City Council Bill Enhances Requirements for Baltimore Landlords

Baltimore City Councilman Bill Henry introduced a bill this year that would require licensing and inspection of all private rental properties. Currently, landlords with one- and two-unit rental properties are exempt from those requirements, but those are the properties that most often are the subject of tenant complaints.

Mayor Catherine Pugh signed the legislation on May 7, so the new law becomes effective in 2019.

Provisions of the Law

The new law establishes a three-tier licensing structure: Landlords whose properties pass initial inspections or who promptly repair violations may be licensed for three years and subject to inspection every three years. Landlords whose properties have lingering violations may be required to submit to inspection every year or every two years (depending on the severity and nature of the violations) in order to renew their licenses.

Pros and Cons of the New Law

Supporters of the legislation say it’s a long-overdue update to rental housing rules that will help protect tenants from negligent landlords. Historically, landlords have faced few repercussions when their properties are deemed to be hazardous to tenants’ health or safety. But an opinion piece written by Renters United says the new legislation could actually be harmful for tenants.

The new licensing structure allows the city to revoke licenses from negligent landlords; if a property is found to be uninhabitable, tenants could end up homeless. Renters United says it advised the City Council to include language in the bill that creates a fund to assist displaced tenants with relocation, but no such language was included.

Effects on Landlords

For landlords who take good care of their properties and repair defects within a reasonable amount of time, the new law shouldn’t have much of an impact on business or income stream. The annual registration base fee will be $30 per dwelling unit, for one- and two-unit properties, and $35 per unit for multi-family properties. Landlords will need to cover the cost of a private inspector when they apply for a new or renewal license.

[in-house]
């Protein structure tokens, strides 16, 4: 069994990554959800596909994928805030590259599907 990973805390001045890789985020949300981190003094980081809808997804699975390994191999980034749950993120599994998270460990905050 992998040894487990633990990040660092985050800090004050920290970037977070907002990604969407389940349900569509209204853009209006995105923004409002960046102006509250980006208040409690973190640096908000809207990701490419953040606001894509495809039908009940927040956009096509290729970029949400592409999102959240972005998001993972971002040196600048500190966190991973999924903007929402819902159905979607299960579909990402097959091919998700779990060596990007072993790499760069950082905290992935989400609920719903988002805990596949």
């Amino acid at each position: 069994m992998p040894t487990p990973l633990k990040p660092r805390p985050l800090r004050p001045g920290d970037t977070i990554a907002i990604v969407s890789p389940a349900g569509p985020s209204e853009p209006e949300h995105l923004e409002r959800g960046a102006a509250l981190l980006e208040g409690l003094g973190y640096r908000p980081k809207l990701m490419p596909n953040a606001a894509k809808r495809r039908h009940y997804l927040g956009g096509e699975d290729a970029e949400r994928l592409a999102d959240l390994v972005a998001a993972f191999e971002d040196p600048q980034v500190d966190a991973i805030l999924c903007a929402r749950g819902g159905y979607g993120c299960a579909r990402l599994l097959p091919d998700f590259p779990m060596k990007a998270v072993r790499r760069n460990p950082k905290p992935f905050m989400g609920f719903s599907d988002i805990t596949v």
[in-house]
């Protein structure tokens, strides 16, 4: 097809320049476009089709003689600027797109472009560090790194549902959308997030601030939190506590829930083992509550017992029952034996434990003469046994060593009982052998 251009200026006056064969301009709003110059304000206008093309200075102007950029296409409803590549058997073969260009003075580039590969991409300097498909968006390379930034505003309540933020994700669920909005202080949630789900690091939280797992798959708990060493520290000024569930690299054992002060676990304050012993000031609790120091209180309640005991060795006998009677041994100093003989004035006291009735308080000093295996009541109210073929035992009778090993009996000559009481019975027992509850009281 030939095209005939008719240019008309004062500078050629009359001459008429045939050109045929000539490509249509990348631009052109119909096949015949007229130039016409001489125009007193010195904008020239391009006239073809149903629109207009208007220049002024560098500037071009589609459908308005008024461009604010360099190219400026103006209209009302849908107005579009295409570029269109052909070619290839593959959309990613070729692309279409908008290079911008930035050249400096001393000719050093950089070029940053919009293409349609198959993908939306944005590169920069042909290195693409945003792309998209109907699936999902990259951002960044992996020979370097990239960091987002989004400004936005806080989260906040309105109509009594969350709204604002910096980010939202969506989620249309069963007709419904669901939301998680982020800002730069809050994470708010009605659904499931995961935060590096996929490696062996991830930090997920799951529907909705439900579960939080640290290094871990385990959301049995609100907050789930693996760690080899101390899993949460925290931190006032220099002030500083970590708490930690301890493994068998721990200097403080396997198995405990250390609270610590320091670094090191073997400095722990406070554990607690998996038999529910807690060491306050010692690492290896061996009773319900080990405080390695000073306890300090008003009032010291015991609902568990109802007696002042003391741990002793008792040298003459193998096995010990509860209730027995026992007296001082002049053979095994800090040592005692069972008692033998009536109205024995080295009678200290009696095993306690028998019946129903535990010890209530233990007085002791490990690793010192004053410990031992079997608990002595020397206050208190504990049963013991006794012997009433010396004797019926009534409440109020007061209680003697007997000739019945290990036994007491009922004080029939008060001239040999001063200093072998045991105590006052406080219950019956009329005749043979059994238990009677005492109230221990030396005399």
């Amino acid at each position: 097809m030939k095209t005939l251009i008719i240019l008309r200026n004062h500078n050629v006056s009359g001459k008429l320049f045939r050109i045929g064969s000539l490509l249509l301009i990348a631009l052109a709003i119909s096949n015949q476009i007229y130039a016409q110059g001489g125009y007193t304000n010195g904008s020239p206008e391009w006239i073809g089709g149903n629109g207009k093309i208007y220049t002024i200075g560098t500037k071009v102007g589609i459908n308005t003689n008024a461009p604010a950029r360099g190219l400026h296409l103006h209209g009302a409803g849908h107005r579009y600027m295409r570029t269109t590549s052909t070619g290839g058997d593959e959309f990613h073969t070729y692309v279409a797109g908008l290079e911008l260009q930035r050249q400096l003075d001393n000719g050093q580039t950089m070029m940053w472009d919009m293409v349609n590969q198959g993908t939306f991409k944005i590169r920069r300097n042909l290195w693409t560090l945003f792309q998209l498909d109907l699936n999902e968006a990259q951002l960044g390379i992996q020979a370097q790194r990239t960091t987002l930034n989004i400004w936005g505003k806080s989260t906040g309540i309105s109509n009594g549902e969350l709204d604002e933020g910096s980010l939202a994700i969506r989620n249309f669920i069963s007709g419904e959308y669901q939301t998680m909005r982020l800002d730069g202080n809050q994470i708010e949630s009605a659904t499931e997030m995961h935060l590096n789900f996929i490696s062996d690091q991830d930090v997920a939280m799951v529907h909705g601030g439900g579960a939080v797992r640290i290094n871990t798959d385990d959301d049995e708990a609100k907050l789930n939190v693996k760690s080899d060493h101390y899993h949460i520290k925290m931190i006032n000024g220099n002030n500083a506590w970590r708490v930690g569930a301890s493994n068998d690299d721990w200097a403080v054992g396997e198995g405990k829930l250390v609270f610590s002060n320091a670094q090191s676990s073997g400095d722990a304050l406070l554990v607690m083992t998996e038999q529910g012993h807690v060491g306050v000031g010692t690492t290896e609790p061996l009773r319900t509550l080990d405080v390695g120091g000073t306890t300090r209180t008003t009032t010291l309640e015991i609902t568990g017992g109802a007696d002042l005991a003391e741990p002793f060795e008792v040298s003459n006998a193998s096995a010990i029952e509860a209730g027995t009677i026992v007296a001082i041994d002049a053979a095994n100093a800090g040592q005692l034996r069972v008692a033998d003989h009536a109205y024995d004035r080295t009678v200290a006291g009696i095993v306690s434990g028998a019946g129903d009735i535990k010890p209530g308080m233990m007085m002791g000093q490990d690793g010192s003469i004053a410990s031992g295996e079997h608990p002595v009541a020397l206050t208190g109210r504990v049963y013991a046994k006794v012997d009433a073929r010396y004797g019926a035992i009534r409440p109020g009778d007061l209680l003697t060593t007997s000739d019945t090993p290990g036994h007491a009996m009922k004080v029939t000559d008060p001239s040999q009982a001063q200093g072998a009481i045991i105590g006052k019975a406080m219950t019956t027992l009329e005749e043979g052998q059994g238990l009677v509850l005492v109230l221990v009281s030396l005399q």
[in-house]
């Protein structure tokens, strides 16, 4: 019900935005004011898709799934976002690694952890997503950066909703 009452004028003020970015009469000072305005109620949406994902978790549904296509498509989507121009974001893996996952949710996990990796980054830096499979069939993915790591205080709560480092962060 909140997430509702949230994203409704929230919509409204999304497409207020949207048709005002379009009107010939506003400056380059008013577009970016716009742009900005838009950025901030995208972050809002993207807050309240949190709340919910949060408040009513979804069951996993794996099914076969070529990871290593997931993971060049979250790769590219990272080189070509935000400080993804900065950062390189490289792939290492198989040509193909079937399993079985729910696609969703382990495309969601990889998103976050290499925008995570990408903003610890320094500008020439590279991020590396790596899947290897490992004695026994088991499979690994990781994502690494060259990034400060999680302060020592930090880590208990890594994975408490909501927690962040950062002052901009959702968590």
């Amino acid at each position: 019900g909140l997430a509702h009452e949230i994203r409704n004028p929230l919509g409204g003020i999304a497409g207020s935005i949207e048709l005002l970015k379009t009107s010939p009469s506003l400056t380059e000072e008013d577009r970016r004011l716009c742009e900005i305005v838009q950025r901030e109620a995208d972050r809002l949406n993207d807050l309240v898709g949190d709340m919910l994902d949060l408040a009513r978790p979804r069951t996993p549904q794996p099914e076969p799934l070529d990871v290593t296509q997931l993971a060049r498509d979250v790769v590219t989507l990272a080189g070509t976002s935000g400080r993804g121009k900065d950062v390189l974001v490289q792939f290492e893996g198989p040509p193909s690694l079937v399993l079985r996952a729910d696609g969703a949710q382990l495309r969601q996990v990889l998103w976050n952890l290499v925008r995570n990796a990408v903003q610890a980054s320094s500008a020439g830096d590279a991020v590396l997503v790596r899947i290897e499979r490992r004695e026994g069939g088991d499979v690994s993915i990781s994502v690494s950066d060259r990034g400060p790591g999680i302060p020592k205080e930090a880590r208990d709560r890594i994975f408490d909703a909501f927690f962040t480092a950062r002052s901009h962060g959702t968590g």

Landlords who promptly respond to tenants’ requests for repairs are better able to maintain a positive relationship with renters. If tenants feel their landlord is acting negligently, they may petition the court for a rent escrow account (paying rent to the court, instead of the landlord), and some tenants may try to sue landlords, in cases of extreme negligence.

Lusk Law, LLC, has advised Baltimore City landlords on their rights and responsibilities, and we have represented landlords in Frederick County, Howard County, Montgomery County, Baltimore County, Carroll County, Washington County, and Anne Arundel County. Our goal is always to resolve legal matters outside the courtroom, but when litigation becomes necessary, we are ready to represent our clients and work diligently for the best possible outcome.

If you’re a landlord, or aspire to be one, get the legal advice you need to successfully operate your business. Contact Lusk Law, LLC, to set up a consultation.

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